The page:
We trusted them, so we watched them and we trusted because we respected them. This is the crux of social learning and it’s similar and yet different in organizations. Here social learning happens through peers and experts not parents. And organizations themselves can be our new guides. They can create the environment for mutual respect to bloom and so that trust emerges, because when we trust, we learn and when we learn we grow. Like we always have, similar but different.

The Unsurpriseable Organization

Photo by gleangenie on Morguefile.com
12 years ago…

“What? People aren’t responding to our ads!? Quick! We need to engage with them on social media!”

8 years ago…
“What? People are using their phones to find info and do research? Quick! We need to have a mobile strategy!”

4 years ago…
“What? A job isn’t enough any more!? Quick! We have to make work purposeful!”

Last year…
“What? Our competition is getting more efficiency from technology! Quick! We need to digitally transform!”

Yesterday…

You get the idea. The “What? Quick!” business moments just keep coming faster and faster. How can you be prepared!?

Answer: By never being in a position to be surprised.

That’s what an agile and responsive workforce is, “unsurprisable”. An agile and responsive workforce is highly connected and frictionless in its knowledge sharing. They are aware of what is happening inside, outside, and around their organization. The organization empowers them to seek and share openly. It also encourages them to commune and rewards them for it.

You see, the only way companies can be prepared for change is when they readily invite the change.

Game of Work

I contend that beliefs form from repeated behaviors. This could be your own behavior, an observed behavior, or a behavior projected on you by another’s story (an authority tells you). I also contend that our behaviors are influenced (guided or supported) consciously or unconsciously by systems. Systems are often the context we’re in, our environment, it can also be the rules. Systems are the boundaries we can move within. We then form strategies to navigate these boundaries in order to survive or thrive. Our repeated successes or failures can lock us into a set of beliefs about how it all works.

Let’s look at all of this – beliefs, behavior and systems in a more practical way before returning to how they all play out in the world of work.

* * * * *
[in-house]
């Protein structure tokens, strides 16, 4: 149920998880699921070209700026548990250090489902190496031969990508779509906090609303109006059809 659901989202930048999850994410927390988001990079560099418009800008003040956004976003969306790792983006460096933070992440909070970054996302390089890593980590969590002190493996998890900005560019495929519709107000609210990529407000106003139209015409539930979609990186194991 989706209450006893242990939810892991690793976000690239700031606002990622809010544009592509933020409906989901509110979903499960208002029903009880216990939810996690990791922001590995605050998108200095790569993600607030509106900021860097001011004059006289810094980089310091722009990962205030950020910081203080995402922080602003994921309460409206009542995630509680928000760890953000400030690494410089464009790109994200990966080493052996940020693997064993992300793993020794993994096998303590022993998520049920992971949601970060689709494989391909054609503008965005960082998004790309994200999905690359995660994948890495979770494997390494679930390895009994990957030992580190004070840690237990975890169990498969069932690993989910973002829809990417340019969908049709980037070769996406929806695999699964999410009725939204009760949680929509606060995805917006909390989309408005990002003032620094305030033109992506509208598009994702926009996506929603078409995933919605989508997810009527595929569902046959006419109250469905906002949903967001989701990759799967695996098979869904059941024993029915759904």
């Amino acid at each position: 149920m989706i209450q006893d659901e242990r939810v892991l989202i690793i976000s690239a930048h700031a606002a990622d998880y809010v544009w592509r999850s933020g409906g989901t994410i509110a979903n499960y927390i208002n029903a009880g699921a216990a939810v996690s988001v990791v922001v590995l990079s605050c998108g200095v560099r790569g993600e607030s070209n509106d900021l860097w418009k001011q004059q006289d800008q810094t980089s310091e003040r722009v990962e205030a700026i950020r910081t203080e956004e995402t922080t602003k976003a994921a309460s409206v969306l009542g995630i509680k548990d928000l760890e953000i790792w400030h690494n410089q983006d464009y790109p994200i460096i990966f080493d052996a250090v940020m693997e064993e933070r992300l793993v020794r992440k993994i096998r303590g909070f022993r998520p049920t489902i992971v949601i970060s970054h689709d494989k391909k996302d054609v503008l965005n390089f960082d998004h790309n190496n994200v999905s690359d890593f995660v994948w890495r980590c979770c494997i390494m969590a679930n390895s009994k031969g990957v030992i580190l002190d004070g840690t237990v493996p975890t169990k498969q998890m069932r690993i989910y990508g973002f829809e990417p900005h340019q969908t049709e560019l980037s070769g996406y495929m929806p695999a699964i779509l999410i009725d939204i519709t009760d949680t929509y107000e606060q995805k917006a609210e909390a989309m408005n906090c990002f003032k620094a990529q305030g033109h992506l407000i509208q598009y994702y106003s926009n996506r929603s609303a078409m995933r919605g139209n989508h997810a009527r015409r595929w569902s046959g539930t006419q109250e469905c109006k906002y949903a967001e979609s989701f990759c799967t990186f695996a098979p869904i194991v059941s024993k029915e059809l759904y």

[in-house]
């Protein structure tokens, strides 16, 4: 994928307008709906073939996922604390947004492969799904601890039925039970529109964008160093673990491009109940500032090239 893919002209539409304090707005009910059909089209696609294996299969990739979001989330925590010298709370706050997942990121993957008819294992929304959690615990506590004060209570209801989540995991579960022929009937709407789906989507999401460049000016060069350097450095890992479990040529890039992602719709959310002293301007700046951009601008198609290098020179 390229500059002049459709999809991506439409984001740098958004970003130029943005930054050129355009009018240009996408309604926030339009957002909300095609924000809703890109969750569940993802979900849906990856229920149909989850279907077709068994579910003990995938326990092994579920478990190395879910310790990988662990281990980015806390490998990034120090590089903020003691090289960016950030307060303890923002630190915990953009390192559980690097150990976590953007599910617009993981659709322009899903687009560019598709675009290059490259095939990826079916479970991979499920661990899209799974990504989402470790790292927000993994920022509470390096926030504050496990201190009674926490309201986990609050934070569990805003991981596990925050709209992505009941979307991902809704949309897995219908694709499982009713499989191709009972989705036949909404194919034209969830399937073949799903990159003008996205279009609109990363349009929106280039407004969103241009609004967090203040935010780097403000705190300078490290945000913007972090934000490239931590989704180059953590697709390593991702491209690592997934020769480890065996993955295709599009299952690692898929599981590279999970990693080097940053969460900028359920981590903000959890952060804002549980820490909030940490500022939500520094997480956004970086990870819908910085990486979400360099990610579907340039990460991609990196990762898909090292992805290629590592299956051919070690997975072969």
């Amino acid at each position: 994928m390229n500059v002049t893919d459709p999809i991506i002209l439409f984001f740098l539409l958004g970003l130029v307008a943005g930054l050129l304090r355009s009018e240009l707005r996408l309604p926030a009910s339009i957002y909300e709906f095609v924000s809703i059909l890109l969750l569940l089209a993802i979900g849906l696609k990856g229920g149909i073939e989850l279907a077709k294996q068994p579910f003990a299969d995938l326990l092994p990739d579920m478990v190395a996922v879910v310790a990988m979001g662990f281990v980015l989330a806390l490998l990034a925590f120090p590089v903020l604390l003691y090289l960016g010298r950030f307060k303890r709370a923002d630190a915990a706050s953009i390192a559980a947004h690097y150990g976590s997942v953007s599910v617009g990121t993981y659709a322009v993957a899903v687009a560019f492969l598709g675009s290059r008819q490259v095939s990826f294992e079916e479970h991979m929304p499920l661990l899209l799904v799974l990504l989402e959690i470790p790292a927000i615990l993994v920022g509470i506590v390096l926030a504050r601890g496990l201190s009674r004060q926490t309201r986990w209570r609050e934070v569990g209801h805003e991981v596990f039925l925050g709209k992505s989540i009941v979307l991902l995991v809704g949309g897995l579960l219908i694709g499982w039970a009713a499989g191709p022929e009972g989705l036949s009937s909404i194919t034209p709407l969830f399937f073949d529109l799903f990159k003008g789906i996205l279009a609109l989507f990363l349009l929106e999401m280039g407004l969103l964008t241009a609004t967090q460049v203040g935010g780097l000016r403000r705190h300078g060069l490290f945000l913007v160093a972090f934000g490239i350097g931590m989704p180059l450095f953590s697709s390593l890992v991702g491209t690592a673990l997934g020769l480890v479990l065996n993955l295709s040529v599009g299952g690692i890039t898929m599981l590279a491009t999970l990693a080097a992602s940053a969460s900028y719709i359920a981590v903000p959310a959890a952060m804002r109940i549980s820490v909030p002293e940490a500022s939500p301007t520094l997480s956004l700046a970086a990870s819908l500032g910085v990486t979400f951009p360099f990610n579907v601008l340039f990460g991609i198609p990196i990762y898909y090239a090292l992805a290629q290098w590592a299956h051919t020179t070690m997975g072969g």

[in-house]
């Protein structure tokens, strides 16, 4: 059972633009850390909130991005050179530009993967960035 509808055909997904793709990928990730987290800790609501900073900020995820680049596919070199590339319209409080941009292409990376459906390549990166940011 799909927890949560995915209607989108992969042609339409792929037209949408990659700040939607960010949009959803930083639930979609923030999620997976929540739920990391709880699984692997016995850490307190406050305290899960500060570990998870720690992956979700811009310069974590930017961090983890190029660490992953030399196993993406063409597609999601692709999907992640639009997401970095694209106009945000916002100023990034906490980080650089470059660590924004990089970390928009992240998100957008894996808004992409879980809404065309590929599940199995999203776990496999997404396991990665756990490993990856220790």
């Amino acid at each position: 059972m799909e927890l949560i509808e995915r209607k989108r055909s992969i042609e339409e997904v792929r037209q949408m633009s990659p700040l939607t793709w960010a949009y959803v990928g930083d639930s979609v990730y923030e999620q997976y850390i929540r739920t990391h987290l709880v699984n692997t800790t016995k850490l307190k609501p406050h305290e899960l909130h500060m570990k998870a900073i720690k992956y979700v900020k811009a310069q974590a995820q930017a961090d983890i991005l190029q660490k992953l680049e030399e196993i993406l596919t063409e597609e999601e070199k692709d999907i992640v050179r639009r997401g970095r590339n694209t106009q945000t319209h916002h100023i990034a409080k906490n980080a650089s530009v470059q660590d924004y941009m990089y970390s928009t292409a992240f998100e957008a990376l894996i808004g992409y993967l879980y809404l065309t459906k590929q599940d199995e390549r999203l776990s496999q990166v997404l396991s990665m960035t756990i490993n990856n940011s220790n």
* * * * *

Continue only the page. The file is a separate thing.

My wife, I and my in-laws enjoy playing a classic game called Rack-O. Players receive a set of random numbered cards they place in the order of receiving. Turn by turn players take cards from the deck or the previous players discard to try to create a numerical sequence (low to high). The first player who does wins. Rack-O!

For the longest time, we played simply, Rack-O or bust. But then we decided to play by rules that allowed you to obtain points without having to achieve a full sequenced set. If you had even a sequence of 2 cards you got points but the sequence had to start from the beginning only or no points. A Rack-O gave you 75pts but a solid sequence could garner 40pts. The game can be set for multiple rounds, so like 1st to 500 wins.

The rule change led slowly to different behaviors in how we played. Seeing how you or others could win over time, in different ways, changed the beliefs in the best way to play. In short, altering the rules forced behavior change, observing this different play formed new beliefs about strategy. Systems ->Behaviors—>Beliefs.

Now, one could argue new beliefs became evident with the rules change. That even before play, you could see how you may have to form a new strategy. I’d counter that, as even in this scenario there is still the active *behavior* of reading or listening to the rule change. This action prompted a change in belief and even then, for most, the new strategy was still only a theory until proven in your own play or observed in other’s play.

What does this mean in a larger org context? Simple, by changing the rules of the organization, those systems that guide or support behaviors, impactful change happens. Just telling people to change their ways when the system remains the same won’t work (beliefs) and teaching them different approaches to work when the system remains the same won’t stick (behavior). How we act, who we work with, who we aim to please, what we share, where we converse, etc. – all these social behaviors guided by systems of authority, decision-making, and rewards are all parts of the organizational design.

Work is a game after all. Change the rules and people play it differently.